Aug 2021 – It Lives in Here
Andy Dufresne had just spent two weeks in solitary confinement, better known as the hole, when he emerged bemused and seemingly even more confident than when he had gone in. His mess hall buddies were confused and still roaring with laughter about the stunt that put Andy in the hole in the first place. Andy had leveraged his position as prison librarian to obtain a shipment of LP’s and books. One of the records was an Italian opera. “Le Nozze di Figaro,” specifically the Duettino “Sull’aria to be exact. Andy barricaded himself in the wardens office and blared the recording over the prison PA. The opera stopped the entire facility down. As the guards and warden tried to get to Andy in the office to turn the music down and off, Andy grinned devilishly and turned the record up to max volume. The African-American celly affectionaly named Red narrated the scene as such, “I have no idea to this day what those two Italian ladies were singing about. Truth is, I don’t want to know. Some things are best left unsaid. I’d like to think they were singing about something so beautiful, it can’t be expressed in words, and makes your heart ache because of it.”
Back in the cafeteria, a couple weeks after the incident, during the debriefing of the incident while catching grief for having not played “something good like Hank Williams”, Andy intones the beauty of music. He pointed to his heart and said “It lives in here.”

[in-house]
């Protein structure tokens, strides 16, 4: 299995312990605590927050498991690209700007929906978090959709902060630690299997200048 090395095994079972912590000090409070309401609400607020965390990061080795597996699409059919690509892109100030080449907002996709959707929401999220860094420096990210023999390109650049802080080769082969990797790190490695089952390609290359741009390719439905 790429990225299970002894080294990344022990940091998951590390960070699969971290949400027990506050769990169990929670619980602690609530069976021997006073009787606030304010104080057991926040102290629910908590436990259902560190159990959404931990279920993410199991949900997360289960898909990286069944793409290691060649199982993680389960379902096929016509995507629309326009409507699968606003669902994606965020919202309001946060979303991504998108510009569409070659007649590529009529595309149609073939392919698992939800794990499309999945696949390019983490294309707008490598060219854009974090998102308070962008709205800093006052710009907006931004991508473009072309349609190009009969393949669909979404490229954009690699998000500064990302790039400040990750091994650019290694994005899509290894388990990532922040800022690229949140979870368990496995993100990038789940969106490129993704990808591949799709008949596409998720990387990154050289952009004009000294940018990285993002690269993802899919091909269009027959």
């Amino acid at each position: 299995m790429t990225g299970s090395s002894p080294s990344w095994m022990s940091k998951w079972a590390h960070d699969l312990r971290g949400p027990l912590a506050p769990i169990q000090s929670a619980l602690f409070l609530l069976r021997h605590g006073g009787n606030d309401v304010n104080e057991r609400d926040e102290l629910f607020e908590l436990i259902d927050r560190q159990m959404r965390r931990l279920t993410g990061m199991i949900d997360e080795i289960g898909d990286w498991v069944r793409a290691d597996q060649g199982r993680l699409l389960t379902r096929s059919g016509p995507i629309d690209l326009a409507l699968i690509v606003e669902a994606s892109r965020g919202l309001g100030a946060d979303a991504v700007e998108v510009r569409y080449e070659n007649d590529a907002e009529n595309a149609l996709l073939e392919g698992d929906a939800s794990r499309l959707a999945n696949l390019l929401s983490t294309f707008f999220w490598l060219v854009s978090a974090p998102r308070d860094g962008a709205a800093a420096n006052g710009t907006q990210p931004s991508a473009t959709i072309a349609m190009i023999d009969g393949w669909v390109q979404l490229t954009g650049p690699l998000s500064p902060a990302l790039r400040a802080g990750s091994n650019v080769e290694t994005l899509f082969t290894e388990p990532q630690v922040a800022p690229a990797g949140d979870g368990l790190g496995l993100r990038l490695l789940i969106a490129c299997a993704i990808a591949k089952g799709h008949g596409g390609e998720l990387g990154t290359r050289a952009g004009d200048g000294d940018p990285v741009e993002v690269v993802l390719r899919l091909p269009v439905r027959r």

Andy: That’s the beauty of music. They can’t get that from you. Haven’t you ever felt that way about music? Red: I played a mean harmonica as a younger man. Lost interest in it though. Didn’t make much sense in here. Andy: Here’s where it makes the most sense. You need it so you don’t forget. Red: Forget? Andy: Forget that…there are places in this world that aren’t made out of stone. That there’s something inside…that they can’t get to, touch. That’s yours. Red: What are you talking about? Andy: Hope.
Why am I bringing up a scene from the middle of a 27 year old classic film on a roots music blog? Because, the challenges of the past 18 months have forced us all to lean on music to get through. To keep it ours. Music helps me make sense of the crazy world around me and I know it does the same for you. I hold on to songs, albums, and artists that help it all makes sense to me. I don’t forget that or take it lightly. The blessing that is always River Jam was especially poignant this year. It was a reminder that this music is ours. We let the world at large in, but the community that has sprung up around Texas Music over the past 25 years is largely insular. We have our own venues, festivals, fan sites, social media hubs, industry etc. It’s ours. The world at large can visit, but they can’t change it or touch it. It’s ours. It lives in here, (points to heart).
-Shawshank is a dated reference point, but still extremely poignant for multiple points of view.
-Football is finally back!
-The set that Bonnie Bishop, Jade Marie Patek and Nate Rodriguez had at River Jam was nothing short of spiritual.
-I’ve been to concerts recently where I had to show my vax card and some where there were no holds barred. Both have their place. Let people make their own choices.
-I need to finish my book projects.
-Mile 0 will be here before we know it.
-Mike and the Moonpies are a juggernaut.
-This month’s recommended album: Mike and the Moonpies – One to Grow On. Adam Odor is like Bill Belichik and the Moonpies are turning into the Patriots. Every play and draft Odor executes is carried out flawlessly. The band continues to evolve and grow, all while maintaining their Rusty Wier on acid vibe. It’s super fun to watch, and as always, super cool to listen to.
“Of all the things I’ve lost, I miss my mind the most.” – Mark Twain